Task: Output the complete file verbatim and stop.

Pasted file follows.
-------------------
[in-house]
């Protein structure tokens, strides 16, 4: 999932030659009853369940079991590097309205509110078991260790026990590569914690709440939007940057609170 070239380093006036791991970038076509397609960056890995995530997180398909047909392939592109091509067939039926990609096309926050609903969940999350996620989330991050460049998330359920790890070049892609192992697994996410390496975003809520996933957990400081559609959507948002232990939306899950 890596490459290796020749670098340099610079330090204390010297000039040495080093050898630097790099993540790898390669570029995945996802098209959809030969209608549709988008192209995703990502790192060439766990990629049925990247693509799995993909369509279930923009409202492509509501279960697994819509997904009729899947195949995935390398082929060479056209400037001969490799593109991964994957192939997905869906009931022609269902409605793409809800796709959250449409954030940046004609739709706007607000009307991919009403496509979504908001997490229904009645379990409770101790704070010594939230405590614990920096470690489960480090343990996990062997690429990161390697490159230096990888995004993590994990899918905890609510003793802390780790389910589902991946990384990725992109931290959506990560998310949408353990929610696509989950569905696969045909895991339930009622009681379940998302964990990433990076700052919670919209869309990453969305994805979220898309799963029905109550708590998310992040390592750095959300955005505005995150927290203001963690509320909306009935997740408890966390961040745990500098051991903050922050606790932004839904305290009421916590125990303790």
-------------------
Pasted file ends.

[in-house]
């Protein structure tokens, strides 16, 4: 999932030659009853369940079991590097309205509110078991260790026990590569914690709440939007940057609170 070239380093006036791991970038076509397609960056890995995530997180398909047909392939592109091509067939039926990609096309926050609903969940999350996620989330991050460049998330359920790890070049892609192992697994996410390496975003809520996933957990400081559609959507948002232990939306899950 890596490459290796020749670098340099610079330090204390010297000039040495080093050898630097790099993540790898390669570029995945996802098209959809030969209608549709988008192209995703990502790192060439766990990629049925990247693509799995993909369509279930923009409202492509509501279960697994819509997904009729899947195949995935390398082929060479056209400037001969490799593109991964994957192939997905869906009931022609269902409605793409809800796709959250449409954030940046004609739709706007607000009307991919009403496509979504908001997490229904009645379990409770101790704070010594939230405590614990920096470690489960480090343990996990062997690429990161390697490159230096990888995004993590994990899918905890609510003793802390780790389910589902991946990384990725992109931290959506990560998310949408353990929610696509989950569905696969045909895991339930009622009681379940998302964990990433990076700052919670919209869309990453969305994805979220898309799963029905109550708590998310992040390592750095959300955005505005995150927290203001963690509320909306009935997740408890966390961040745990500098051991903050922050606790932004839904305290009421916590125990303790």